By fourth grade, picture walks -- when you have a child flip through a book and tell a story using just the pictures -- are usually no longer worked on, but it is still a skill that is very useful. For an action research project at Saint Xavier University, the authors of "Improving Student Writing Skills Using Wordless Picture Books" designed a study in which they encouraged teachers to use wordless picture books to help develop students' writing skills using second through fifth grade students in the suburbs of Chicago. Peter Smagorinsky, a distinguished researcher supports this view, arguing "that all writers and readers regardless of developmental stage can benefit from using a visual image."
Note that Smagorinsky does not refer to a particular age or grade of student, but instead references all writers and readers; we should make this point to our students: even adults in our reading and writing continue to rely heavily on images to aid in our understanding.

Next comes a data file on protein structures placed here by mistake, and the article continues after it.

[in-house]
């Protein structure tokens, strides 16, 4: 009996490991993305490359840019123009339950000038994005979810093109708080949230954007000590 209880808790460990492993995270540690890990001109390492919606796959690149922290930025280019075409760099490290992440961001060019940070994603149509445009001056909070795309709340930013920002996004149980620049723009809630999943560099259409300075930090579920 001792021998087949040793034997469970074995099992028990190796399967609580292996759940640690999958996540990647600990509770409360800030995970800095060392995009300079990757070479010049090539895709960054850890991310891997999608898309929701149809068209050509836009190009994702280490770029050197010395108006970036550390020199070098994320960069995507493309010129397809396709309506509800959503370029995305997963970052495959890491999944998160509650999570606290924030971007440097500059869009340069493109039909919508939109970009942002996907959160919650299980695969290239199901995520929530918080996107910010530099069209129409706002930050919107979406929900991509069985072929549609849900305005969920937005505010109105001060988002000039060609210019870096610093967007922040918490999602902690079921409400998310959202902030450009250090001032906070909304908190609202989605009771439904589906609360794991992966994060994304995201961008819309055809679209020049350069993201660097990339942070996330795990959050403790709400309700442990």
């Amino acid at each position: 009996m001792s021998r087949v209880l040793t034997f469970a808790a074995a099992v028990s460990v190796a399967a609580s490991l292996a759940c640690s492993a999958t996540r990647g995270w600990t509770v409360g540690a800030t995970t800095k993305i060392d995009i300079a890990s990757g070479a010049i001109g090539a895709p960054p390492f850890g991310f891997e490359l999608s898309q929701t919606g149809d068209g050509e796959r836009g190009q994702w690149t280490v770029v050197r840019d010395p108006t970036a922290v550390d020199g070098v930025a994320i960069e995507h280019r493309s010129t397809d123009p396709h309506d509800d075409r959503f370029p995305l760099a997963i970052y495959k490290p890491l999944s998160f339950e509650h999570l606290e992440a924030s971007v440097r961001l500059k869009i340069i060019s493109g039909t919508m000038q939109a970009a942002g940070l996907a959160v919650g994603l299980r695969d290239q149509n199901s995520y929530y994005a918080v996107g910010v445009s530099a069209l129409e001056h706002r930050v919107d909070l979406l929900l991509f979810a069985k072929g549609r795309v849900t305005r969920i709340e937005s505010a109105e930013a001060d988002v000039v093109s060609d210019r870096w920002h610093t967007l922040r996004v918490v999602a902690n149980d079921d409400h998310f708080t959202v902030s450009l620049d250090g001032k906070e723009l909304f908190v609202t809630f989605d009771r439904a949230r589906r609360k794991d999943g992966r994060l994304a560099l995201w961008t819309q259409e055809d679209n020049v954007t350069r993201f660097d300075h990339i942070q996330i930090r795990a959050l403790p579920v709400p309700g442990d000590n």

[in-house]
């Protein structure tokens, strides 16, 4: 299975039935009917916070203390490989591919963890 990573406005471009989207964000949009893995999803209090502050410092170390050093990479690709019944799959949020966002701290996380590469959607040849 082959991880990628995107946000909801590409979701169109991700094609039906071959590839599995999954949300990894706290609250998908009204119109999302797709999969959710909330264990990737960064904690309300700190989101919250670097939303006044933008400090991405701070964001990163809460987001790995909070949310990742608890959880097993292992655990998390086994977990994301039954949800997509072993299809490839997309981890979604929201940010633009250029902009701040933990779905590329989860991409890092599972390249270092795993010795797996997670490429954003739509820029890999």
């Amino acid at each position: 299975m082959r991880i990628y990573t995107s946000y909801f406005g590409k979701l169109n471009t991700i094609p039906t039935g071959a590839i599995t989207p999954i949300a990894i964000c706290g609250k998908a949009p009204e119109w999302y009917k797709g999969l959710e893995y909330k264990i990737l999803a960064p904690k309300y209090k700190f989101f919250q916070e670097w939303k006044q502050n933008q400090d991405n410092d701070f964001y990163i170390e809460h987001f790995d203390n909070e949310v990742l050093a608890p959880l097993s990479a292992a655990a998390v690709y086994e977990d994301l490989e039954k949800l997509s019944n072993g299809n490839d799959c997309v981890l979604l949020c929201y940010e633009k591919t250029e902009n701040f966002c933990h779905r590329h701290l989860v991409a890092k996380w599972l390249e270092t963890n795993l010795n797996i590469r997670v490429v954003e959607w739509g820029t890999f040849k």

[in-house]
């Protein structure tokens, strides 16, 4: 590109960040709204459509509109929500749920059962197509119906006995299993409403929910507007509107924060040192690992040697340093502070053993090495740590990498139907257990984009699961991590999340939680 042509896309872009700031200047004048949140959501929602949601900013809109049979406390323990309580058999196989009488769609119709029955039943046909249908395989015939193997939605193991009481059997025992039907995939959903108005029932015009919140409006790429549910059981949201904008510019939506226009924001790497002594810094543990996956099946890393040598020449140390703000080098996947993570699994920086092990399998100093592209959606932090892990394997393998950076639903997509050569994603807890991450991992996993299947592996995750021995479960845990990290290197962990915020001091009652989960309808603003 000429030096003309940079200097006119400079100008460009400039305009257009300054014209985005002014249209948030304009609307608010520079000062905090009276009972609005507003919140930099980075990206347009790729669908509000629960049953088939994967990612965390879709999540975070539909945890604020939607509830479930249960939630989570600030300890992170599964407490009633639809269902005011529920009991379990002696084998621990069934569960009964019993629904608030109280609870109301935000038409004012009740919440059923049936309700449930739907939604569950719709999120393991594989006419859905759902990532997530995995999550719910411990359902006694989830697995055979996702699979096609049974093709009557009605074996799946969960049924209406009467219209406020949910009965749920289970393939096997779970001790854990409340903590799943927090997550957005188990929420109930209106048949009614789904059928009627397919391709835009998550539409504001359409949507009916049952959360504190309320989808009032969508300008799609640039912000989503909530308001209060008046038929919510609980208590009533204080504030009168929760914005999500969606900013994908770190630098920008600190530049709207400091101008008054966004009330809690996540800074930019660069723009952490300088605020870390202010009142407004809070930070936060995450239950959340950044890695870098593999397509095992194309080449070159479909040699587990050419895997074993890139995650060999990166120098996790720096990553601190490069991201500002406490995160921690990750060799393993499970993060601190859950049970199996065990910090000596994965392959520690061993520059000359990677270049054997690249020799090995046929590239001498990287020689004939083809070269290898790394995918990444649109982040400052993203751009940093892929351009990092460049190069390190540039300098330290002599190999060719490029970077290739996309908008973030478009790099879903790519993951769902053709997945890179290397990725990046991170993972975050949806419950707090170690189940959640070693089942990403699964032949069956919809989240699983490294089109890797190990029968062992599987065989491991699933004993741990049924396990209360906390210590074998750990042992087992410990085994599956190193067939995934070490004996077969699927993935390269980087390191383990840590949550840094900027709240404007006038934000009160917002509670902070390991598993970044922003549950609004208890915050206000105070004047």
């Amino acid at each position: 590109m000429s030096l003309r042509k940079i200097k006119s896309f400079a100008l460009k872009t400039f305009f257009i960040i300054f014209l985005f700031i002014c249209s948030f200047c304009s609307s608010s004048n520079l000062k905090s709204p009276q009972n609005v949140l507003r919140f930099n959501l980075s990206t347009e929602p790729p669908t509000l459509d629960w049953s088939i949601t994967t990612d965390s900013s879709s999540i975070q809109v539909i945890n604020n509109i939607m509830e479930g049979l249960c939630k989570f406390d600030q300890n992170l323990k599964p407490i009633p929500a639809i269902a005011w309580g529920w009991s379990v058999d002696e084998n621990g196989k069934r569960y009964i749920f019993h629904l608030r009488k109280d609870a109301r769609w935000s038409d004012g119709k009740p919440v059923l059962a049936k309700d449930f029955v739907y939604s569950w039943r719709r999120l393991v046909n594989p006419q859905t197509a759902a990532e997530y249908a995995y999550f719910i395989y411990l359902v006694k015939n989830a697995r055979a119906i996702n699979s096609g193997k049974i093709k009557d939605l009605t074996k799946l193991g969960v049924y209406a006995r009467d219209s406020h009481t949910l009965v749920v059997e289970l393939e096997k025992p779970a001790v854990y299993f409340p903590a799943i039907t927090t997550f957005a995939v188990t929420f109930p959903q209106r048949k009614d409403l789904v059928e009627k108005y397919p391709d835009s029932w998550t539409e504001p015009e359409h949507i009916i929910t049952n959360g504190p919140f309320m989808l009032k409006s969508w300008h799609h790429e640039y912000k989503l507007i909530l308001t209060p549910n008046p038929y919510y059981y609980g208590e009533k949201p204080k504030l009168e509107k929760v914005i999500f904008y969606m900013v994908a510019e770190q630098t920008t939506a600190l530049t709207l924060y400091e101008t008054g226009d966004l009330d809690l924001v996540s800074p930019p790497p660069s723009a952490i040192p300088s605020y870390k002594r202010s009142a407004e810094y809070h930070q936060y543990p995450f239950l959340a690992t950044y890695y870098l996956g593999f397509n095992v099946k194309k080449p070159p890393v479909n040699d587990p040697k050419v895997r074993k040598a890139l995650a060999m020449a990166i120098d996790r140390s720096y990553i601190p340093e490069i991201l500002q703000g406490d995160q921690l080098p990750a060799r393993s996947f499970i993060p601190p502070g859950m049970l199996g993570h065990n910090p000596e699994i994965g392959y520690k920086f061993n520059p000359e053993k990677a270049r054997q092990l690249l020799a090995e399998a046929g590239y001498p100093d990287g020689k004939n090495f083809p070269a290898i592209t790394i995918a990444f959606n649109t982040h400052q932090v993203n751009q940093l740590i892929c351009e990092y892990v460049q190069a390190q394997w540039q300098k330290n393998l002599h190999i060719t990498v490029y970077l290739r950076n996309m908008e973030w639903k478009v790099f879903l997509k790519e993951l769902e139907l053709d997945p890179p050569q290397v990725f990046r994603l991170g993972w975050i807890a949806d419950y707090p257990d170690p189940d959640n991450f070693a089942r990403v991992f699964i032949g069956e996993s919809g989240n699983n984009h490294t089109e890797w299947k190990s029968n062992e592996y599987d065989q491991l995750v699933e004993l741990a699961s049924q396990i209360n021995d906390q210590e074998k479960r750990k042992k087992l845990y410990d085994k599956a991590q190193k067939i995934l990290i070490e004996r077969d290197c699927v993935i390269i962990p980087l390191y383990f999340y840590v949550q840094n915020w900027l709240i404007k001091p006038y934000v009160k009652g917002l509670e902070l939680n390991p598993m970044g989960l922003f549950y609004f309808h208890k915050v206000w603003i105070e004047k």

I also wonder if teachers in the upper grades know the value of using picture books in order to help their students. Working as an elementary school teacher in an urban school, I often have students who come to me lacking the skills of telling a story when looking at pictures. I believe this stems from the fact that many of my students have not had the exposure to many books in their early childhood and did not necessarily learn to tell a story from the pictures before learning to start reading the words. Many times, instead of telling a story with the pictures, students will just list what is in each of the pictures in the book. Often I hear something such as "I see a boy on this page. On the next page I see a boy and a lady. Now I see a boy and the lady and the lady is holding a ball." My students are just telling what they see, but they do not make a story out of the pictures. The response that I hope to get them to say is something like "The boy looks sad. Now his mom is coming to see what is wrong. It looks like she found the ball that he had lost and is giving it back to him, and that is why he is happy now." The story they tell may not be exactly the one told by the words in the book, but it is helpful in developing understanding if those pictures tell some sort of story to the student. By telling a story based on the pictures, students use prior knowledge and prediction skills and give themselves a good basis for understanding the story before they start to read it. The ability to view an image and describe in-depth what is seen is valuable especially when a student uses descriptive words. This skill is an important good start, and we want to build on that skill and bring students to the next level where they use those descriptions to make a story come alive.